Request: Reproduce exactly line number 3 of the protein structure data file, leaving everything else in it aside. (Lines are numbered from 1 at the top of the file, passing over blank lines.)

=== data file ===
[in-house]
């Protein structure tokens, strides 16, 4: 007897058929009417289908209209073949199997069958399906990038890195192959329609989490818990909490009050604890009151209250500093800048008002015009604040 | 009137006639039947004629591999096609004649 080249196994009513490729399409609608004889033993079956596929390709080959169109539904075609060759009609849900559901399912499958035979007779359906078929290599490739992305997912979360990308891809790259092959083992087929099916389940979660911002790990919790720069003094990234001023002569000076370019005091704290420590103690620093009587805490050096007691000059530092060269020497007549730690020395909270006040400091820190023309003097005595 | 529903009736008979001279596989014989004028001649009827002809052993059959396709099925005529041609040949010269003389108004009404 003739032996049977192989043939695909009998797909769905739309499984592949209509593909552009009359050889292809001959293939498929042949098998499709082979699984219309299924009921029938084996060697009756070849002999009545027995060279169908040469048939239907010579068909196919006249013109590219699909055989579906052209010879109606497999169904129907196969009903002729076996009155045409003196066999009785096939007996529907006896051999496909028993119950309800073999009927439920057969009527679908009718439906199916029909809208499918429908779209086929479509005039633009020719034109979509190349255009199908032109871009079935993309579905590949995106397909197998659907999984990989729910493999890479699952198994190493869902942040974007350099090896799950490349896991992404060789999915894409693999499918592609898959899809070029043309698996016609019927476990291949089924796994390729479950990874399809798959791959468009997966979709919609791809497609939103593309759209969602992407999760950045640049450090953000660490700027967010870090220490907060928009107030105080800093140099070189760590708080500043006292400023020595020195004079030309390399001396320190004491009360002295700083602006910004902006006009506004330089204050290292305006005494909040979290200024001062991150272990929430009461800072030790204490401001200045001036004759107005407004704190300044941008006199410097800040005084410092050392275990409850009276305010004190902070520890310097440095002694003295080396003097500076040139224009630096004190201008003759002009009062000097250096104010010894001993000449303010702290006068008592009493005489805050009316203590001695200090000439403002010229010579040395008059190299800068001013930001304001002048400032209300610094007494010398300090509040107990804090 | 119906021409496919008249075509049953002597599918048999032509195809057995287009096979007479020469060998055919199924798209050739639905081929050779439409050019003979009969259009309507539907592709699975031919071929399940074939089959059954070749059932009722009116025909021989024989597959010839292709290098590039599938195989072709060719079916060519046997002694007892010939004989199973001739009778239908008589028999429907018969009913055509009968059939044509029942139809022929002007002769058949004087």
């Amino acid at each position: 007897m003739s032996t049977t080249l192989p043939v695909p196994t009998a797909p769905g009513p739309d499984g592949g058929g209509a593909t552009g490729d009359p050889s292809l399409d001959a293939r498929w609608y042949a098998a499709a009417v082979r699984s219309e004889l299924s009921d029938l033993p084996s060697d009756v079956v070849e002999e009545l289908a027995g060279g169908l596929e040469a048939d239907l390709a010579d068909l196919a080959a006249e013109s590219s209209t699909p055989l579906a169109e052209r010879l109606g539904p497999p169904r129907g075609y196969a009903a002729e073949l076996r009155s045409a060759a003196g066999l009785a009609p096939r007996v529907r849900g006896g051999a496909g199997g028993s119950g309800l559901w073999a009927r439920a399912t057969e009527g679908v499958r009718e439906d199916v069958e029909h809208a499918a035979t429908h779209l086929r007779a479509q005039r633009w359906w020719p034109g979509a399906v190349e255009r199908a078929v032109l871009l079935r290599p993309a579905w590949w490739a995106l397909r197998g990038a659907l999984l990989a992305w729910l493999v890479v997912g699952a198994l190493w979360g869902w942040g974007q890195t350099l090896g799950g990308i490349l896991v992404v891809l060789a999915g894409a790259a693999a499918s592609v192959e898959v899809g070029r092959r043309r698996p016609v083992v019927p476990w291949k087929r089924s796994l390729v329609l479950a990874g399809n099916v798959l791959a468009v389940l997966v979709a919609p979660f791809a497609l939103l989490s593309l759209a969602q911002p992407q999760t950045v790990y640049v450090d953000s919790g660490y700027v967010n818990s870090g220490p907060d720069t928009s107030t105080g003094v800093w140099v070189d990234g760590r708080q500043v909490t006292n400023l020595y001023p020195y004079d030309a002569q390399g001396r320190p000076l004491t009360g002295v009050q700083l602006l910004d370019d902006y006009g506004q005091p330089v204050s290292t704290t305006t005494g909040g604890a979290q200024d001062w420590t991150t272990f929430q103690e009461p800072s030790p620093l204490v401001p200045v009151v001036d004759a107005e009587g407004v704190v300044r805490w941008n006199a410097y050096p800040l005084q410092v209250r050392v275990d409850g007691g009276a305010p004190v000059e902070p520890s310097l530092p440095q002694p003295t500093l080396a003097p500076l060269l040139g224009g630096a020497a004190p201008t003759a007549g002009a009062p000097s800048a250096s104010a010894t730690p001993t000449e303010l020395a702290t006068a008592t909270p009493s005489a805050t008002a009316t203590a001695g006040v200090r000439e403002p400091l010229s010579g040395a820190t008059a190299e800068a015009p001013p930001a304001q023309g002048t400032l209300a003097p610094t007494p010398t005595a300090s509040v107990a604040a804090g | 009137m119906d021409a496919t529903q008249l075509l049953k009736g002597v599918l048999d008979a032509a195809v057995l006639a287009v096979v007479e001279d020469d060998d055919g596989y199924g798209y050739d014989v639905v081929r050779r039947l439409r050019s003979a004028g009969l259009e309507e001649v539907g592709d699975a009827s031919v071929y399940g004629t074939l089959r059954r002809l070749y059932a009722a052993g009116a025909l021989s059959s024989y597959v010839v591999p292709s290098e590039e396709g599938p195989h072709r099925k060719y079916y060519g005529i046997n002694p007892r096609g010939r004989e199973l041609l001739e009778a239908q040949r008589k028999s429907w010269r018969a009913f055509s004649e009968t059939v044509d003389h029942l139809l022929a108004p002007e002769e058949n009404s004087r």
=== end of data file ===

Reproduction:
């Amino acid at each position: 007897m003739s032996t049977t080249l192989p043939v695909p196994t009998a797909p769905g009513p739309d499984g592949g058929g209509a593909t552009g490729d009359p050889s292809l399409d001959a293939r498929w609608y042949a098998a499709a009417v082979r699984s219309e004889l299924s009921d029938l033993p084996s060697d009756v079956v070849e002999e009545l289908a027995g060279g169908l596929e040469a048939d239907l390709a010579d068909l196919a080959a006249e013109s590219s209209t699909p055989l579906a169109e052209r010879l109606g539904p497999p169904r129907g075609y196969a009903a002729e073949l076996r009155s045409a060759a003196g066999l009785a009609p096939r007996v529907r849900g006896g051999a496909g199997g028993s119950g309800l559901w073999a009927r439920a399912t057969e009527g679908v499958r009718e439906d199916v069958e029909h809208a499918a035979t429908h779209l086929r007779a479509q005039r633009w359906w020719p034109g979509a399906v190349e255009r199908a078929v032109l871009l079935r290599p993309a579905w590949w490739a995106l397909r197998g990038a659907l999984l990989a992305w729910l493999v890479v997912g699952a198994l190493w979360g869902w942040g974007q890195t350099l090896g799950g990308i490349l896991v992404v891809l060789a999915g894409a790259a693999a499918s592609v192959e898959v899809g070029r092959r043309r698996p016609v083992v019927p476990w291949k087929r089924s796994l390729v329609l479950a990874g399809n099916v798959l791959a468009v389940l997966v979709a919609p979660f791809a497609l939103l989490s593309l759209a969602q911002p992407q999760t950045v790990y640049v450090d953000s919790g660490y700027v967010n818990s870090g220490p907060d720069t928009s107030t105080g003094v800093w140099v070189d990234g760590r708080q500043v909490t006292n400023l020595y001023p020195y004079d030309a002569q390399g001396r320190p000076l004491t009360g002295v009050q700083l602006l910004d370019d902006y006009g506004q005091p330089v204050s290292t704290t305006t005494g909040g604890a979290q200024d001062w420590t991150t272990f929430q103690e009461p800072s030790p620093l204490v401001p200045v009151v001036d004759a107005e009587g407004v704190v300044r805490w941008n006199a410097y050096p800040l005084q410092v209250r050392v275990d409850g007691g009276a305010p004190v000059e902070p520890s310097l530092p440095q002694p003295t500093l080396a003097p500076l060269l040139g224009g630096a020497a004190p201008t003759a007549g002009a009062p000097s800048a250096s104010a010894t730690p001993t000449e303010l020395a702290t006068a008592t909270p009493s005489a805050t008002a009316t203590a001695g006040v200090r000439e403002p400091l010229s010579g040395a820190t008059a190299e800068a015009p001013p930001a304001q023309g002048t400032l209300a003097p610094t007494p010398t005595a300090s509040v107990a604040a804090g | 009137m119906d021409a496919t529903q008249l075509l049953k009736g002597v599918l048999d008979a032509a195809v057995l006639a287009v096979v007479e001279d020469d060998d055919g596989y199924g798209y050739d014989v639905v081929r050779r039947l439409r050019s003979a004028g009969l259009e309507e001649v539907g592709d699975a009827s031919v071929y399940g004629t074939l089959r059954r002809l070749y059932a009722a052993g009116a025909l021989s059959s024989y597959v010839v591999p292709s290098e590039e396709g599938p195989h072709r099925k060719y079916y060519g005529i046997n002694p007892r096609g010939r004989e199973l041609l001739e009778a239908q040949r008589k028999s429907w010269r018969a009913f055509s004649e009968t059939v044509d003389h029942l139809l022929a108004p002007e002769e058949n009404s004087r």